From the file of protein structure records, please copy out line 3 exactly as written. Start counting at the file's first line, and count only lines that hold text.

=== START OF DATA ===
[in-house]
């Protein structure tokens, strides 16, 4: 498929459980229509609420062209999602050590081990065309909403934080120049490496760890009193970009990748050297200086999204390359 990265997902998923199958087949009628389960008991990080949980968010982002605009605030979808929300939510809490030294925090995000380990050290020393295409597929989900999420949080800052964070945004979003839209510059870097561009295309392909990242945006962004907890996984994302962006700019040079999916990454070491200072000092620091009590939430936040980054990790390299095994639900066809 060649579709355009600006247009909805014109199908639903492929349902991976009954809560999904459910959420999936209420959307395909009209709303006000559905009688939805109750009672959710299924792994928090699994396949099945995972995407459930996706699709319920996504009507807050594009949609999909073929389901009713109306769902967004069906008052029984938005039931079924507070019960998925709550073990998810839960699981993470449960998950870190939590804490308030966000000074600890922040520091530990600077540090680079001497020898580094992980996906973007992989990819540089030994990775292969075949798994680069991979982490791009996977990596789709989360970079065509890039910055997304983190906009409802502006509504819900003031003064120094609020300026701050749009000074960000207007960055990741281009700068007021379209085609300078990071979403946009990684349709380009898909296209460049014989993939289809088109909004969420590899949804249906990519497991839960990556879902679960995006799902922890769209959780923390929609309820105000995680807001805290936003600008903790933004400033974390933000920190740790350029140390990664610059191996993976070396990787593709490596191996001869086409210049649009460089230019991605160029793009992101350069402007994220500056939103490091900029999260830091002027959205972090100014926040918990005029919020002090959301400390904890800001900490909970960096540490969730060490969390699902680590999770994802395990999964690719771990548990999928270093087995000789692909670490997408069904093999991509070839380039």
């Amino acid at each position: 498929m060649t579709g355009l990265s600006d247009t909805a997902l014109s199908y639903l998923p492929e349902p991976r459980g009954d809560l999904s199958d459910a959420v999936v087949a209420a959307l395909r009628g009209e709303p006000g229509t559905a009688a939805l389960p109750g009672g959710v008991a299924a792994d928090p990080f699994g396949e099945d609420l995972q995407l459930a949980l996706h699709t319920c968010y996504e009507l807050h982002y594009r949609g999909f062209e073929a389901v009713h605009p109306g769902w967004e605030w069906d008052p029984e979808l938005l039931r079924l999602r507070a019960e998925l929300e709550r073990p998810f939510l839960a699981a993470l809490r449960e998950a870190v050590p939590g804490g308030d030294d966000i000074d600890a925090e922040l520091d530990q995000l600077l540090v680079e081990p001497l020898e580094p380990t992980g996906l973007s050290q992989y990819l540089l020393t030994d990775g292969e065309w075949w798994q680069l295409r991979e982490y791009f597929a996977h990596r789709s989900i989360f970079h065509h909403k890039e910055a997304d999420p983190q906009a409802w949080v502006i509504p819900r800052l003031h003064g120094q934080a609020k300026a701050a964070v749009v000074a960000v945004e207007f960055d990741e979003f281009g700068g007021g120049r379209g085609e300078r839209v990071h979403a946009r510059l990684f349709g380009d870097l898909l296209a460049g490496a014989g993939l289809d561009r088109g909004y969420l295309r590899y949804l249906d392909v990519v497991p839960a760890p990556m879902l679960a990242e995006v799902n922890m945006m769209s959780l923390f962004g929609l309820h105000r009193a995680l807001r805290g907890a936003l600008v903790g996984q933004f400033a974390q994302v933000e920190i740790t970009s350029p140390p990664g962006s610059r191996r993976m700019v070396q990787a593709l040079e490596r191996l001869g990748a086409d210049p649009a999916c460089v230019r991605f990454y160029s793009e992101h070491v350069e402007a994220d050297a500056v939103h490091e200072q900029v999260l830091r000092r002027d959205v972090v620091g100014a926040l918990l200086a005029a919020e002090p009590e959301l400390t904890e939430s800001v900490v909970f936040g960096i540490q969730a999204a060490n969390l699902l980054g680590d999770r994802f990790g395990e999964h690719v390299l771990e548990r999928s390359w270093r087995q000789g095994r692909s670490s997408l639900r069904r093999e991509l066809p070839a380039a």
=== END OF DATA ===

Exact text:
């Amino acid at each position: 498929m060649t579709g355009l990265s600006d247009t909805a997902l014109s199908y639903l998923p492929e349902p991976r459980g009954d809560l999904s199958d459910a959420v999936v087949a209420a959307l395909r009628g009209e709303p006000g229509t559905a009688a939805l389960p109750g009672g959710v008991a299924a792994d928090p990080f699994g396949e099945d609420l995972q995407l459930a949980l996706h699709t319920c968010y996504e009507l807050h982002y594009r949609g999909f062209e073929a389901v009713h605009p109306g769902w967004e605030w069906d008052p029984e979808l938005l039931r079924l999602r507070a019960e998925l929300e709550r073990p998810f939510l839960a699981a993470l809490r449960e998950a870190v050590p939590g804490g308030d030294d966000i000074d600890a925090e922040l520091d530990q995000l600077l540090v680079e081990p001497l020898e580094p380990t992980g996906l973007s050290q992989y990819l540089l020393t030994d990775g292969e065309w075949w798994q680069l295409r991979e982490y791009f597929a996977h990596r789709s989900i989360f970079h065509h909403k890039e910055a997304d999420p983190q906009a409802w949080v502006i509504p819900r800052l003031h003064g120094q934080a609020k300026a701050a964070v749009v000074a960000v945004e207007f960055d990741e979003f281009g700068g007021g120049r379209g085609e300078r839209v990071h979403a946009r510059l990684f349709g380009d870097l898909l296209a460049g490496a014989g993939l289809d561009r088109g909004y969420l295309r590899y949804l249906d392909v990519v497991p839960a760890p990556m879902l679960a990242e995006v799902n922890m945006m769209s959780l923390f962004g929609l309820h105000r009193a995680l807001r805290g907890a936003l600008v903790g996984q933004f400033a974390q994302v933000e920190i740790t970009s350029p140390p990664g962006s610059r191996r993976m700019v070396q990787a593709l040079e490596r191996l001869g990748a086409d210049p649009a999916c460089v230019r991605f990454y160029s793009e992101h070491v350069e402007a994220d050297a500056v939103h490091e200072q900029v999260l830091r000092r002027d959205v972090v620091g100014a926040l918990l200086a005029a919020e002090p009590e959301l400390t904890e939430s800001v900490v909970f936040g960096i540490q969730a999204a060490n969390l699902l980054g680590d999770r994802f990790g395990e999964h690719v390299l771990e548990r999928s390359w270093r087995q000789g095994r692909s670490s997408l639900r069904r093999e991509l066809p070839a380039a």